# Classification of fundamental groups of non-orientable surfaces

I want to compute the presentation of the fundamental group of the non orientable surfaces $N_h$, thus $\pi_1(N_h)$.

I notated with $N_h$ the sphere with $h$ crosscaps. Herefore I first have to compute the fundamental group of the dunce hat in topological sense.

But how to do this on a good mathematical way ? I know that we can use van Kampen Theorem. Then I want to compute the fundamental group of the projective plane and then try to generalize this to $N_h$ for arbitrary $h\in\Bbb{N}$.

Can someone explain how to use van Kampen Theorem (I know what the meaning is but I thought of applying) and how to solve this exercise ?!

Thank you.

I just consider the case $h=3$, but the argument is completely general.

From the classification of closed surfaces, we know that $N_3$ is the connected sum of three projective spaces, so that $N_3$ be the quotient of an hexagon $P$ by identifying its sides as indicated by the following figure:

Now let $U, V \subset N_3$ be subspaces illustrated by the figure below:

Applying van Kampen theorem, we deduce that $\pi_1(N_3)$ is the quotient of the free product $\pi_1(U) \ast \pi_1(V)$ identifying the images of $\pi_1(U \cap V)$ into $\pi_1(U)$ and $\pi_1(V)$. In fact, $\pi_1(V)$ is clearly trivial so that $\pi_1(N_3)$ turns out to be the quotient of $\pi_1(U)$ by its subgroup corresponding to $\pi_1(U \cap V)$.

Now, there is naturally a deformation retract $\phi$ from $U$ to the quotient of $\partial P$: it is just a graph $\Gamma$, more precisely a bouquet of three circles labelled by $a_1$, $a_2$ and $a_3$. Therefore, $\pi_1(U)$ is just the free group $\langle a_1,a_2,a_3 \mid \ \rangle$.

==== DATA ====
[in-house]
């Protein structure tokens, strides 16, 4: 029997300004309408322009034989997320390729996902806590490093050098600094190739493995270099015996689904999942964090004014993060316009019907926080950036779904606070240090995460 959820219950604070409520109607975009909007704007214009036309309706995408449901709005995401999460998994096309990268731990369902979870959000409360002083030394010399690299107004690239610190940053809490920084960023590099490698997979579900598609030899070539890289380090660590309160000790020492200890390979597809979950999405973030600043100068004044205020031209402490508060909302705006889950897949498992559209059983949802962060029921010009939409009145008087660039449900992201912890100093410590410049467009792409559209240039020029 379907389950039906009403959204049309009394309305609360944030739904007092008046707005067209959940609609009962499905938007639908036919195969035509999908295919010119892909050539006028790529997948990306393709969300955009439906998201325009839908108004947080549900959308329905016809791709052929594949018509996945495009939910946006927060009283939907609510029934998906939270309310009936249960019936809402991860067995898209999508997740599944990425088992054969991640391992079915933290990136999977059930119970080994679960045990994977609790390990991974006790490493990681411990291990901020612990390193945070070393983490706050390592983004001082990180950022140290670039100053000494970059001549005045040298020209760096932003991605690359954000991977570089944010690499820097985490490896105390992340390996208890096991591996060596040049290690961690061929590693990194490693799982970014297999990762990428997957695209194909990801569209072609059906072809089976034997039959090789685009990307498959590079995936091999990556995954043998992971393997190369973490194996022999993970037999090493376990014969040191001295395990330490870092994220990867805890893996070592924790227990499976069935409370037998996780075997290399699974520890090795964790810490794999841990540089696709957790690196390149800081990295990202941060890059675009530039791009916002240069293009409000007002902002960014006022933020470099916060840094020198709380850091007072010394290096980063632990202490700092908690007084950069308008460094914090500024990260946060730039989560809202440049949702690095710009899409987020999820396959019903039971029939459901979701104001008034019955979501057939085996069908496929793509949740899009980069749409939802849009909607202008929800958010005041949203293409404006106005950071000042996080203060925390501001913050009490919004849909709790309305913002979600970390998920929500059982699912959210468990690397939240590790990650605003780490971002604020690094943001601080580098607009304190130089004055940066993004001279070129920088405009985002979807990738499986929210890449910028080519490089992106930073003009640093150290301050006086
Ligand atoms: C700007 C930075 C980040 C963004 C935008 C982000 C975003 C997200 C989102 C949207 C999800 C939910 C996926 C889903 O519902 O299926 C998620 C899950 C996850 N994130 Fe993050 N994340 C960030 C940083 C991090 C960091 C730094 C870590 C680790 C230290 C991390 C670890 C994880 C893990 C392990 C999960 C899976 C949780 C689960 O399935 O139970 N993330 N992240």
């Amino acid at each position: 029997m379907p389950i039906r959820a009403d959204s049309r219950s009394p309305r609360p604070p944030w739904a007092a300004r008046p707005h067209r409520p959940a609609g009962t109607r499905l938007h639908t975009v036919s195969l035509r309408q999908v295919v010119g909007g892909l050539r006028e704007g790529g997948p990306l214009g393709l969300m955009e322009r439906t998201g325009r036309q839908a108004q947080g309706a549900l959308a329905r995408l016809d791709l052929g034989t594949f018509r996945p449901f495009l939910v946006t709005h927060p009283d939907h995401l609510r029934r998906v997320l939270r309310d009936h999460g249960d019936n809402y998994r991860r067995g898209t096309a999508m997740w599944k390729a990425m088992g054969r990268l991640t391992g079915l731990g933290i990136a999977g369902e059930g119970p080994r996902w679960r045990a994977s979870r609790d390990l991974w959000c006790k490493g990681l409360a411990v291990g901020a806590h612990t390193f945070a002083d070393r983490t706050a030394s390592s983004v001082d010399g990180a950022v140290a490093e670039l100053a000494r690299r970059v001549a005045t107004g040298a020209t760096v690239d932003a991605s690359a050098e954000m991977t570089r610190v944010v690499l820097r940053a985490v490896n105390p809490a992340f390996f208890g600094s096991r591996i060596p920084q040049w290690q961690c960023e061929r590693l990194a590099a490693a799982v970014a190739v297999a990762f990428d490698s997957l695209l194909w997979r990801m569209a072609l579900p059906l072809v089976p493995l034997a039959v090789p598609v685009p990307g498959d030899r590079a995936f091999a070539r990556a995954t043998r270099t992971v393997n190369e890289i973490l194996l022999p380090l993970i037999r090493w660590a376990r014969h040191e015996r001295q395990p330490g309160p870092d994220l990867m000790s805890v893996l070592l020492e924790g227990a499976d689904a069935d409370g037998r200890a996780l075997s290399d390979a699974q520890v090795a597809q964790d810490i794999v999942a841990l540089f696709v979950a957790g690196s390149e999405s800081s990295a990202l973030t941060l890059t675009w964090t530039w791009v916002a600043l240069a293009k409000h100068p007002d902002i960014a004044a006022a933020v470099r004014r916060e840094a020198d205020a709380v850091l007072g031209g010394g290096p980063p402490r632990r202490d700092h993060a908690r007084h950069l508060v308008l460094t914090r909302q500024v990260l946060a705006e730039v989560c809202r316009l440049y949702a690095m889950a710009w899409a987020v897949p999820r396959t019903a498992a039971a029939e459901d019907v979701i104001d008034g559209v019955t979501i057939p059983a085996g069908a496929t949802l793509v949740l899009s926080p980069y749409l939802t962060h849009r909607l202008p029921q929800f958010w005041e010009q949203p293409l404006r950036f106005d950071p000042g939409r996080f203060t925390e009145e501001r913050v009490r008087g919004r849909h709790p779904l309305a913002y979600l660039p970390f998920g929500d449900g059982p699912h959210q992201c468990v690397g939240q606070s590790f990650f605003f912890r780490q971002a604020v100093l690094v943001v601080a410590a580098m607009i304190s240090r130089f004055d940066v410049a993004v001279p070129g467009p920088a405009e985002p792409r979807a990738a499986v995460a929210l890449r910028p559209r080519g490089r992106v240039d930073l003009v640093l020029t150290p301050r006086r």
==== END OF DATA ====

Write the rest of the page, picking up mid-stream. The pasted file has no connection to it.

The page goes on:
Then, there is a deformation retract from $U \cap V$ to the circle $\partial V$. Therefore, $\pi_1(U \cap V)$ is infinite cyclic and its image into $\pi_1(U)$ is the homotopy class of the circle $\phi(\partial V)$ in the quotient $\Gamma$ of $\partial P$. Such a loop in $\Gamma$ is labelled by $a_1^2a_2^2a_3^2$.

Finally, we conclude that $$\pi_1(N_3)= \langle a_1,a_2,a_3 \mid a_1^2a_2^2a_3^2 \rangle.$$

• for the record, $N_3$ is dubbed the Dyck's surface – janmarqz Nov 30 '14 at 20:13
• How did you get that diagram as a valid CW complex for $N_3$? I agree it holds in this case, but for example for $N_2$ the similar-looking square won't give us $N_2$, so I was wondering how you came up with it. The only way I can think of is to manually cut a disk out of $\mathbb{R}P^2$ and do the connected sum manually, but that gives a polygon with way too many sides :P – Juan Carlos Ortiz Mar 30 at 19:08

You might like to read Marc Lackenby's notes for the Oxford course 'Topology and Groups'. They include some examples of using the van Kampen Theorem to give a presentation for a fundamental group.